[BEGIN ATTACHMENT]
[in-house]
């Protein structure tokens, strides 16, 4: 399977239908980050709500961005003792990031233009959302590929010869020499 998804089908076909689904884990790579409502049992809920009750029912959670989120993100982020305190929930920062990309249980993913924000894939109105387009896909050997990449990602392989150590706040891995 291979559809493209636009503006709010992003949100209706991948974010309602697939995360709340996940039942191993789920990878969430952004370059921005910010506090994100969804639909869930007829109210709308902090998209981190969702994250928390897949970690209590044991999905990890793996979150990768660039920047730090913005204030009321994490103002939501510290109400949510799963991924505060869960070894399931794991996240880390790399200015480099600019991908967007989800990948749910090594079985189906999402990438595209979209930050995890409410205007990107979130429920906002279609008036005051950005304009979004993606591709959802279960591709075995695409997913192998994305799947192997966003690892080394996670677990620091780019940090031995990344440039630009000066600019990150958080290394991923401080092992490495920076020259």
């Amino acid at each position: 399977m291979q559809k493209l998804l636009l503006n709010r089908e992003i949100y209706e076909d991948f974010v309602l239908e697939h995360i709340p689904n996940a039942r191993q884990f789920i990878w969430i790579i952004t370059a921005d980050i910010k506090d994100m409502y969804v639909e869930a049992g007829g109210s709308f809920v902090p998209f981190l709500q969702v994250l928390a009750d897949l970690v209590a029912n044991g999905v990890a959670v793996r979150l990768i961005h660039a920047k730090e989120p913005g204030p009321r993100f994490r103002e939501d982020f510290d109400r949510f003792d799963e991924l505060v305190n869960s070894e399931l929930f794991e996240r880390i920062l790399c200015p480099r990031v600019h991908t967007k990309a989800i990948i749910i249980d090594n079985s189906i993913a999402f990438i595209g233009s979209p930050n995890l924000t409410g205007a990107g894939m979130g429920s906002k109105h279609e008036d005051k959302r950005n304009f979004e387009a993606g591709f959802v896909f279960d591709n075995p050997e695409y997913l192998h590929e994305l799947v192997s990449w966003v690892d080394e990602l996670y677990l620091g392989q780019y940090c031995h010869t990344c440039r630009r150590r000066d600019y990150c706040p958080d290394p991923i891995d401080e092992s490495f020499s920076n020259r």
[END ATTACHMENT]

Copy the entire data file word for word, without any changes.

[in-house]
């Protein structure tokens, strides 16, 4: 399977239908980050709500961005003792990031233009959302590929010869020499 998804089908076909689904884990790579409502049992809920009750029912959670989120993100982020305190929930920062990309249980993913924000894939109105387009896909050997990449990602392989150590706040891995 291979559809493209636009503006709010992003949100209706991948974010309602697939995360709340996940039942191993789920990878969430952004370059921005910010506090994100969804639909869930007829109210709308902090998209981190969702994250928390897949970690209590044991999905990890793996979150990768660039920047730090913005204030009321994490103002939501510290109400949510799963991924505060869960070894399931794991996240880390790399200015480099600019991908967007989800990948749910090594079985189906999402990438595209979209930050995890409410205007990107979130429920906002279609008036005051950005304009979004993606591709959802279960591709075995695409997913192998994305799947192997966003690892080394996670677990620091780019940090031995990344440039630009000066600019990150958080290394991923401080092992490495920076020259």
């Amino acid at each position: 399977m291979q559809k493209l998804l636009l503006n709010r089908e992003i949100y209706e076909d991948f974010v309602l239908e697939h995360i709340p689904n996940a039942r191993q884990f789920i990878w969430i790579i952004t370059a921005d980050i910010k506090d994100m409502y969804v639909e869930a049992g007829g109210s709308f809920v902090p998209f981190l709500q969702v994250l928390a009750d897949l970690v209590a029912n044991g999905v990890a959670v793996r979150l990768i961005h660039a920047k730090e989120p913005g204030p009321r993100f994490r103002e939501d982020f510290d109400r949510f003792d799963e991924l505060v305190n869960s070894e399931l929930f794991e996240r880390i920062l790399c200015p480099r990031v600019h991908t967007k990309a989800i990948i749910i249980d090594n079985s189906i993913a999402f990438i595209g233009s979209p930050n995890l924000t409410g205007a990107g894939m979130g429920s906002k109105h279609e008036d005051k959302r950005n304009f979004e387009a993606g591709f959802v896909f279960d591709n075995p050997e695409y997913l192998h590929e994305l799947v192997s990449w966003v690892d080394e990602l996670y677990l620091g392989q780019y940090c031995h010869t990344c440039r630009r150590r000066d600019y990150c706040p958080d290394p991923i891995d401080e092992s490495f020499s920076n020259r």